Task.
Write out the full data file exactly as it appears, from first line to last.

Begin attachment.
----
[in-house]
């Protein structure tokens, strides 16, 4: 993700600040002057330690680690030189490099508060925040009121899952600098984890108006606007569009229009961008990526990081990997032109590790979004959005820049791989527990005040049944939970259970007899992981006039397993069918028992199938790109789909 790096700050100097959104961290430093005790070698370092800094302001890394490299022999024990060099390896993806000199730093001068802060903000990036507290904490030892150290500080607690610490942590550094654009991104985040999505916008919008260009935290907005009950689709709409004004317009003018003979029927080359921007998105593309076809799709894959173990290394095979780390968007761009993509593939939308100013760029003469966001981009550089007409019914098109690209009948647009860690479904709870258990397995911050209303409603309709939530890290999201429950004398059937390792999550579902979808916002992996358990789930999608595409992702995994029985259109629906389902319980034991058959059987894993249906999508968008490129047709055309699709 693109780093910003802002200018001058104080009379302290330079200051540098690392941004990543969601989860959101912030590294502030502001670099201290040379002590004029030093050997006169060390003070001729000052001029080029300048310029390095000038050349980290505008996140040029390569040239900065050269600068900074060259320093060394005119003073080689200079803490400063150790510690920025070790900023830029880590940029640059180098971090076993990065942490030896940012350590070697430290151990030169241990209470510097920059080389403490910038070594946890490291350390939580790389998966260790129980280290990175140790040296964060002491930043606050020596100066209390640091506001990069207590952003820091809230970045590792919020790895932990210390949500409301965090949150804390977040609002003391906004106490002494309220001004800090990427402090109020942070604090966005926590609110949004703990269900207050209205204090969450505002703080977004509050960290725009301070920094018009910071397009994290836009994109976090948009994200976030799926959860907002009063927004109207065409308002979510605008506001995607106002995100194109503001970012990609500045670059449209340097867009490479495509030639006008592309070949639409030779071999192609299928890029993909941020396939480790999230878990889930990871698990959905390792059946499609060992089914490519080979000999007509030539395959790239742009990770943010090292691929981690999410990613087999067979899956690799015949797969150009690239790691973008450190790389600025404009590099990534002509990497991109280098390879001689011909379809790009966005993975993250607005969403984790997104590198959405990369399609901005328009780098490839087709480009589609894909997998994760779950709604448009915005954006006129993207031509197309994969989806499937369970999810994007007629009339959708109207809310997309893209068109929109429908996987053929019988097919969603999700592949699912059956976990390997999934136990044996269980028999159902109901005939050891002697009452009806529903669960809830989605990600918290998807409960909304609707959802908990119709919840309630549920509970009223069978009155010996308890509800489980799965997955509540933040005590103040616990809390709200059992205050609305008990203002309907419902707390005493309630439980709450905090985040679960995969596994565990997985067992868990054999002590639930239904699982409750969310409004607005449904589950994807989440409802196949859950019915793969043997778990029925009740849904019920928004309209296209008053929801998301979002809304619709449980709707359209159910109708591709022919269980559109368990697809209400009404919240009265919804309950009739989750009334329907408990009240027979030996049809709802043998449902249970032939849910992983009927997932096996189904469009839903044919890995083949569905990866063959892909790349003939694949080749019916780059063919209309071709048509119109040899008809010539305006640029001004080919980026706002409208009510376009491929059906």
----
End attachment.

[in-house]
């Protein structure tokens, strides 16, 4: 993700600040002057330690680690030189490099508060925040009121899952600098984890108006606007569009229009961008990526990081990997032109590790979004959005820049791989527990005040049944939970259970007899992981006039397993069918028992199938790109789909 790096700050100097959104961290430093005790070698370092800094302001890394490299022999024990060099390896993806000199730093001068802060903000990036507290904490030892150290500080607690610490942590550094654009991104985040999505916008919008260009935290907005009950689709709409004004317009003018003979029927080359921007998105593309076809799709894959173990290394095979780390968007761009993509593939939308100013760029003469966001981009550089007409019914098109690209009948647009860690479904709870258990397995911050209303409603309709939530890290999201429950004398059937390792999550579902979808916002992996358990789930999608595409992702995994029985259109629906389902319980034991058959059987894993249906999508968008490129047709055309699709 693109780093910003802002200018001058104080009379302290330079200051540098690392941004990543969601989860959101912030590294502030502001670099201290040379002590004029030093050997006169060390003070001729000052001029080029300048310029390095000038050349980290505008996140040029390569040239900065050269600068900074060259320093060394005119003073080689200079803490400063150790510690920025070790900023830029880590940029640059180098971090076993990065942490030896940012350590070697430290151990030169241990209470510097920059080389403490910038070594946890490291350390939580790389998966260790129980280290990175140790040296964060002491930043606050020596100066209390640091506001990069207590952003820091809230970045590792919020790895932990210390949500409301965090949150804390977040609002003391906004106490002494309220001004800090990427402090109020942070604090966005926590609110949004703990269900207050209205204090969450505002703080977004509050960290725009301070920094018009910071397009994290836009994109976090948009994200976030799926959860907002009063927004109207065409308002979510605008506001995607106002995100194109503001970012990609500045670059449209340097867009490479495509030639006008592309070949639409030779071999192609299928890029993909941020396939480790999230878990889930990871698990959905390792059946499609060992089914490519080979000999007509030539395959790239742009990770943010090292691929981690999410990613087999067979899956690799015949797969150009690239790691973008450190790389600025404009590099990534002509990497991109280098390879001689011909379809790009966005993975993250607005969403984790997104590198959405990369399609901005328009780098490839087709480009589609894909997998994760779950709604448009915005954006006129993207031509197309994969989806499937369970999810994007007629009339959708109207809310997309893209068109929109429908996987053929019988097919969603999700592949699912059956976990390997999934136990044996269980028999159902109901005939050891002697009452009806529903669960809830989605990600918290998807409960909304609707959802908990119709919840309630549920509970009223069978009155010996308890509800489980799965997955509540933040005590103040616990809390709200059992205050609305008990203002309907419902707390005493309630439980709450905090985040679960995969596994565990997985067992868990054999002590639930239904699982409750969310409004607005449904589950994807989440409802196949859950019915793969043997778990029925009740849904019920928004309209296209008053929801998301979002809304619709449980709707359209159910109708591709022919269980559109368990697809209400009404919240009265919804309950009739989750009334329907408990009240027979030996049809709802043998449902249970032939849910992983009927997932096996189904469009839903044919890995083949569905990866063959892909790349003939694949080749019916780059063919209309071709048509119109040899008809010539305006640029001004080919980026706002409208009510376009491929059906």